Thank you for the video of bangkokpyro, i'll definitevely have a look! I was really thinking about the fact of loosing some kno3 in the water absorbed by the iso propanol (if I understand right, what you mean), and your post just confirm my doubts.

 

Anyway, I guess I've reached a good level of burn rate for my needs with BP. (needs some more testing and repeatability to confirm)



#628 lloyd

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Posted 17 February 2017 - 09:16 AM

First, let me say that almost all ball milling accidents have been caused by one of two primary 'diversions' from what we've collectively decided to be "normal practice".  I've been (shall we say) rather deeply involved in ball milling since 1992. <grin>

 

1) Folks have (rarely) used sparking milling media; stones, steel (other than stainless steel alloys), and some ceramics are known to have caused accidents.

2) Most such accidents have been caused by "process greed"... trying to get as much ground in one step as possible.  The large-diameter mill jars and heavy media they've used have increased the milling forces to the point where ignition was probable; and it's happened that way a number of times.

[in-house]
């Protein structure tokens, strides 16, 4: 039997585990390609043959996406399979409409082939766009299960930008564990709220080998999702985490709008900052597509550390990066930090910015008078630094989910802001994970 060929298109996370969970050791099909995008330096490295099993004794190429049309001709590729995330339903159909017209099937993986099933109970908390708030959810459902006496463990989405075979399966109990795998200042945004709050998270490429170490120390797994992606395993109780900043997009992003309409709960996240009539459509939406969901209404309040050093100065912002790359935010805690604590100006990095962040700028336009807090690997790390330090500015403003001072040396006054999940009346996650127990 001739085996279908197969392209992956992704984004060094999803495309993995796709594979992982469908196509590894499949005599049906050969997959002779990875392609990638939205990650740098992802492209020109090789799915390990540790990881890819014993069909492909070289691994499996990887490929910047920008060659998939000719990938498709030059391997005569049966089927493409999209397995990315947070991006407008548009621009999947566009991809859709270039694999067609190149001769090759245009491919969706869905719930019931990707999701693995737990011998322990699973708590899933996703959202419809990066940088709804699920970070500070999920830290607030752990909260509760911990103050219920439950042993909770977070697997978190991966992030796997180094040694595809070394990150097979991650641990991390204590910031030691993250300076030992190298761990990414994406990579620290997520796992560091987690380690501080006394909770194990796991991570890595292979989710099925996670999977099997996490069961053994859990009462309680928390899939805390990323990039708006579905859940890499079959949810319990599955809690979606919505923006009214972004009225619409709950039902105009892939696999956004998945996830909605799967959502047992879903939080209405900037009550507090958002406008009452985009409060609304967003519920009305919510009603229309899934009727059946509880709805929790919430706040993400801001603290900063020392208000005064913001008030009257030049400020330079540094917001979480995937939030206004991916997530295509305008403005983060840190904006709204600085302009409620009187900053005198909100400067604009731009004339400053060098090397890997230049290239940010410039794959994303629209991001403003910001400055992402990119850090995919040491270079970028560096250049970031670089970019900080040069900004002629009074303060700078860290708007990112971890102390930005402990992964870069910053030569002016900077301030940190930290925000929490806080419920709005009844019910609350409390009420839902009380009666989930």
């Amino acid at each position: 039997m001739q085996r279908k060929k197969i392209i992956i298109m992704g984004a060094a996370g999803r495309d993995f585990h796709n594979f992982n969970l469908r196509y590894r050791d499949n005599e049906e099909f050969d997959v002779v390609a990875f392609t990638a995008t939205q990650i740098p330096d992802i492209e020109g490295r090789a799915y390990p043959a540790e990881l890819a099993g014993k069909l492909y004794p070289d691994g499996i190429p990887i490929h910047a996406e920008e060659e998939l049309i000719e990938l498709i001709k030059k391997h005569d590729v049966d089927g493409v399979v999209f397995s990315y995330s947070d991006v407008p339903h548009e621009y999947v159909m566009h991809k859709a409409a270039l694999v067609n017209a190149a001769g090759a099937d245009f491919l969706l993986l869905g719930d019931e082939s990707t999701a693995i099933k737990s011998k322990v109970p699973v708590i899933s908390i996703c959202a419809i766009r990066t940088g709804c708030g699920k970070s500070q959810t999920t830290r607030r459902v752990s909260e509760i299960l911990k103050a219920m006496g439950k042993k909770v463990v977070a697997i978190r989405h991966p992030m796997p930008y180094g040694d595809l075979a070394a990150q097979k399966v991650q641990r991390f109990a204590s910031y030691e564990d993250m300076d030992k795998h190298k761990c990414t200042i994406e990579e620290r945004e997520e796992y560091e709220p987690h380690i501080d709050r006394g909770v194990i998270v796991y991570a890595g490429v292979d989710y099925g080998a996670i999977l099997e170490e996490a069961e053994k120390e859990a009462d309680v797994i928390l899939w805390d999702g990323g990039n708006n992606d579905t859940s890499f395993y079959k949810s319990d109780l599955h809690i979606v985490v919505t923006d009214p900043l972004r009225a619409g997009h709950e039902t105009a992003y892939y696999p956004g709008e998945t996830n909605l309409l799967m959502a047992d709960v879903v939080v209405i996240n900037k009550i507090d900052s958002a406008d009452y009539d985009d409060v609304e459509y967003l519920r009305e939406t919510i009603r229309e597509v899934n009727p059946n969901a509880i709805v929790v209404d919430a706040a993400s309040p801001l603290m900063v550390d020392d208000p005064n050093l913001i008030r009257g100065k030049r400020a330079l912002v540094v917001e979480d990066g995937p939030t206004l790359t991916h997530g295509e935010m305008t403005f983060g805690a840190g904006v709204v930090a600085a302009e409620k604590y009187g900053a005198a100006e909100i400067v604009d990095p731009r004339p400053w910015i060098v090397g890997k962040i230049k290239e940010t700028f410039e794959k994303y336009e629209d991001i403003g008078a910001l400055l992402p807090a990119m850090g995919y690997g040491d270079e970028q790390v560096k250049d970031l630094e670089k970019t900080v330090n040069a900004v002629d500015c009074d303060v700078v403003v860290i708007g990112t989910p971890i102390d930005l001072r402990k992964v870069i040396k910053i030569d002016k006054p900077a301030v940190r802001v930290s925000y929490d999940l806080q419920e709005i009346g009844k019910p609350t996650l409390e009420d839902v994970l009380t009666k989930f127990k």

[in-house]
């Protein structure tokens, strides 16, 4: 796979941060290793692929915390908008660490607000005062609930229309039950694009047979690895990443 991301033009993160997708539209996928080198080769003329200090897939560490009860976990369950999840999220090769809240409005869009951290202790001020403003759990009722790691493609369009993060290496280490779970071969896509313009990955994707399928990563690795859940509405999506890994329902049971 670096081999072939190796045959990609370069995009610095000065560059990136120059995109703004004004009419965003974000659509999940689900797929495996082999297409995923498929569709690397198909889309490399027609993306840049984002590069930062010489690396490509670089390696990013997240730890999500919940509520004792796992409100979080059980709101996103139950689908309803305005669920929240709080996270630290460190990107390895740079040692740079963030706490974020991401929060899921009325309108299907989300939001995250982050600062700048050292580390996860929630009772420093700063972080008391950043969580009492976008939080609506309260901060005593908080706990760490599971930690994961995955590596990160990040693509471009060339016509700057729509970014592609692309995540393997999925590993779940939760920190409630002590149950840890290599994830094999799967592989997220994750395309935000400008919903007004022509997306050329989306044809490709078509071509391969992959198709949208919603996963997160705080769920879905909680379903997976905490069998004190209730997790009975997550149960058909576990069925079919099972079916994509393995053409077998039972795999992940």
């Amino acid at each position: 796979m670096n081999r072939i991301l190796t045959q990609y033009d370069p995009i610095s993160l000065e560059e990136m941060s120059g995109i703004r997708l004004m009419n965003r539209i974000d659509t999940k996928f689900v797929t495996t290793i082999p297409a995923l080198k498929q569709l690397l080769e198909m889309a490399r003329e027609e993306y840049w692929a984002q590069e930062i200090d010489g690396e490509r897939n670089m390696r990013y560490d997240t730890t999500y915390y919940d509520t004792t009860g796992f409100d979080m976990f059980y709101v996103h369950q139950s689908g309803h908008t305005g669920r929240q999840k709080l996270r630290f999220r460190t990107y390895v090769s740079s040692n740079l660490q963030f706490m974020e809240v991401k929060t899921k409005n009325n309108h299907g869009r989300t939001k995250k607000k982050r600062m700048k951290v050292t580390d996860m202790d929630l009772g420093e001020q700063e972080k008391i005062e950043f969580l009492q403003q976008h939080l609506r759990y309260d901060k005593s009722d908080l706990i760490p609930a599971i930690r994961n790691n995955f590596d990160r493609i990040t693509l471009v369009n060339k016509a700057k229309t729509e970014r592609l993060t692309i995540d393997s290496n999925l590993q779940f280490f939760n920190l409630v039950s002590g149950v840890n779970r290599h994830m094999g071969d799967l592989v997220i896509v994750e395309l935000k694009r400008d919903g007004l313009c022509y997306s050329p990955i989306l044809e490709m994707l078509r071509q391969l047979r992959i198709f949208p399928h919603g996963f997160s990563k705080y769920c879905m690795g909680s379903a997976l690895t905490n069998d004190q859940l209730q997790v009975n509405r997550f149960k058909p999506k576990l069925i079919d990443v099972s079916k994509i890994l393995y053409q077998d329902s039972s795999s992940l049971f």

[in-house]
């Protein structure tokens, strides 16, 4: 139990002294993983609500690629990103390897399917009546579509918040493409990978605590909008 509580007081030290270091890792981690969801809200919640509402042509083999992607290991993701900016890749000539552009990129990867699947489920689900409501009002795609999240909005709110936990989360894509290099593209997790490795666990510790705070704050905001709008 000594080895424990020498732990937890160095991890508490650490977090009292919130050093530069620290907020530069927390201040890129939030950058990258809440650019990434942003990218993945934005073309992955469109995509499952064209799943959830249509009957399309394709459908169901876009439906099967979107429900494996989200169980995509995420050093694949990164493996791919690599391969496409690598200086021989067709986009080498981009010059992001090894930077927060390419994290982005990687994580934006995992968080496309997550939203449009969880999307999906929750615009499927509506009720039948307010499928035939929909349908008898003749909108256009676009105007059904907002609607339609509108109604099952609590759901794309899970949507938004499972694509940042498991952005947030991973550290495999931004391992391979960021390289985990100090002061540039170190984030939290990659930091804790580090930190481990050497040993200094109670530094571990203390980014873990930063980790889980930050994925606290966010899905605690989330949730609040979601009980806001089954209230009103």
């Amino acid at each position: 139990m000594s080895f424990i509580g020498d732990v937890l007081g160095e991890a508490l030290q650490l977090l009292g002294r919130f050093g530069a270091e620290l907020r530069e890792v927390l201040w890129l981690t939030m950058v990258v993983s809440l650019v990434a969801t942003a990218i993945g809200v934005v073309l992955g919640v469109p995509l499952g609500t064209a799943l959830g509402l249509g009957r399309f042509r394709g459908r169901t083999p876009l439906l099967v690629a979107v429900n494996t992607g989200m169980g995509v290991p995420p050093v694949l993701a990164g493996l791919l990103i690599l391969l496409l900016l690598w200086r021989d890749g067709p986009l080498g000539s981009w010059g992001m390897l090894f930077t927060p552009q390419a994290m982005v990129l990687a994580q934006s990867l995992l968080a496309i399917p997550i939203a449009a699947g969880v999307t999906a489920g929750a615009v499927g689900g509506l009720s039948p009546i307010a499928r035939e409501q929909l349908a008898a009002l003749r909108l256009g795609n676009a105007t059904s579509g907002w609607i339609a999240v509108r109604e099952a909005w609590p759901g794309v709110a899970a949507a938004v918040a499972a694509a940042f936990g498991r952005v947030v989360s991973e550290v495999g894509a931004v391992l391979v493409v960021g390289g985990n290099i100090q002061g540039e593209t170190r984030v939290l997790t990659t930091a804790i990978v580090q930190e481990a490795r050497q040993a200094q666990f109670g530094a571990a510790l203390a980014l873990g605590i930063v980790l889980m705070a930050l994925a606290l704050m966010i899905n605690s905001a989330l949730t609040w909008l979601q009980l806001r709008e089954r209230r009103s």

With milling jars under 10" in diameter, and with lead media, such accidents have rarely occurred.  If the mill is in a 'safe' location - barricaded and away from dwellings and process areas - then the only loss was the mill and/or its jar.

 

Properly done, ball milling is a "relatively safe" procedure, even on the full mixture.

 

Now... that said, David Forster has done extensive experiments with ball milling non-explosive mixtures, then combining them after milling.  He's had VERY good success with the method, obtaining powders stronger and faster than stock Goex powders.

 

You do yourself a great disservice if you do not read his posts.  I believe he goes by "DavidF" here.

 

Lloyd


Edited by lloyd, 17 February 2017 - 09:20 AM.